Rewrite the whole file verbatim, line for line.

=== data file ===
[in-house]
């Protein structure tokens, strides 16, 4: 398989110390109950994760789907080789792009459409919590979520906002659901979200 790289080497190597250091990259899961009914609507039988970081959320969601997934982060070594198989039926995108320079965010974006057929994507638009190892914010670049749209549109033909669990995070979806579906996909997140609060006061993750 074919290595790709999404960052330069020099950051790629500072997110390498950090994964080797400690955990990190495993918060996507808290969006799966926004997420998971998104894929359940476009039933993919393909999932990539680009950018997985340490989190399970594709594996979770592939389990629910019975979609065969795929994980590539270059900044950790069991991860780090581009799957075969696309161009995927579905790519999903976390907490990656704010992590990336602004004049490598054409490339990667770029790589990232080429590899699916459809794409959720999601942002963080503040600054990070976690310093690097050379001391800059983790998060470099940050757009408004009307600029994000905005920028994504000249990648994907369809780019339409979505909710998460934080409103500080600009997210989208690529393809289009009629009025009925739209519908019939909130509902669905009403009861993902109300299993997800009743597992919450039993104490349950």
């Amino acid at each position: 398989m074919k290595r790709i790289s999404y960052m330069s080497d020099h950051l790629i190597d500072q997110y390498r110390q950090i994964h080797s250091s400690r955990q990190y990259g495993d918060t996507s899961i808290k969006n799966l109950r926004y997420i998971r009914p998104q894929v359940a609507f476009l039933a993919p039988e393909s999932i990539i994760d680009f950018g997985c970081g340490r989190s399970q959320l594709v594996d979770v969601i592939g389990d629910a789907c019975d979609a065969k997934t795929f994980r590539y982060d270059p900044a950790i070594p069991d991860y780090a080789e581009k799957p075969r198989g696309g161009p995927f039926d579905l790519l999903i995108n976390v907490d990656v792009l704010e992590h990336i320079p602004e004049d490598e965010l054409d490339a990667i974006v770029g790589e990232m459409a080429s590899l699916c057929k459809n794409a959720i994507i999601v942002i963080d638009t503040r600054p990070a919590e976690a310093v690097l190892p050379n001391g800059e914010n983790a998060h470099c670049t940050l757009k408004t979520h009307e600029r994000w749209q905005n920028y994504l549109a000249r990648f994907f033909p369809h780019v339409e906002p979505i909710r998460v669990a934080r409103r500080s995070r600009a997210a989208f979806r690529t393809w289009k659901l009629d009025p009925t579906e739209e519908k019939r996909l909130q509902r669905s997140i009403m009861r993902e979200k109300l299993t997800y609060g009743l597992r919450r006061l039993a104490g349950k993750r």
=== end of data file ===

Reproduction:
[in-house]
């Protein structure tokens, strides 16, 4: 398989110390109950994760789907080789792009459409919590979520906002659901979200 790289080497190597250091990259899961009914609507039988970081959320969601997934982060070594198989039926995108320079965010974006057929994507638009190892914010670049749209549109033909669990995070979806579906996909997140609060006061993750 074919290595790709999404960052330069020099950051790629500072997110390498950090994964080797400690955990990190495993918060996507808290969006799966926004997420998971998104894929359940476009039933993919393909999932990539680009950018997985340490989190399970594709594996979770592939389990629910019975979609065969795929994980590539270059900044950790069991991860780090581009799957075969696309161009995927579905790519999903976390907490990656704010992590990336602004004049490598054409490339990667770029790589990232080429590899699916459809794409959720999601942002963080503040600054990070976690310093690097050379001391800059983790998060470099940050757009408004009307600029994000905005920028994504000249990648994907369809780019339409979505909710998460934080409103500080600009997210989208690529393809289009009629009025009925739209519908019939909130509902669905009403009861993902109300299993997800009743597992919450039993104490349950």
């Amino acid at each position: 398989m074919k290595r790709i790289s999404y960052m330069s080497d020099h950051l790629i190597d500072q997110y390498r110390q950090i994964h080797s250091s400690r955990q990190y990259g495993d918060t996507s899961i808290k969006n799966l109950r926004y997420i998971r009914p998104q894929v359940a609507f476009l039933a993919p039988e393909s999932i990539i994760d680009f950018g997985c970081g340490r989190s399970q959320l594709v594996d979770v969601i592939g389990d629910a789907c019975d979609a065969k997934t795929f994980r590539y982060d270059p900044a950790i070594p069991d991860y780090a080789e581009k799957p075969r198989g696309g161009p995927f039926d579905l790519l999903i995108n976390v907490d990656v792009l704010e992590h990336i320079p602004e004049d490598e965010l054409d490339a990667i974006v770029g790589e990232m459409a080429s590899l699916c057929k459809n794409a959720i994507i999601v942002i963080d638009t503040r600054p990070a919590e976690a310093v690097l190892p050379n001391g800059e914010n983790a998060h470099c670049t940050l757009k408004t979520h009307e600029r994000w749209q905005n920028y994504l549109a000249r990648f994907f033909p369809h780019v339409e906002p979505i909710r998460v669990a934080r409103r500080s995070r600009a997210a989208f979806r690529t393809w289009k659901l009629d009025p009925t579906e739209e519908k019939r996909l909130q509902r669905s997140i009403m009861r993902e979200k109300l299993t997800y609060g009743l597992r919450r006061l039993a104490g349950k993750r």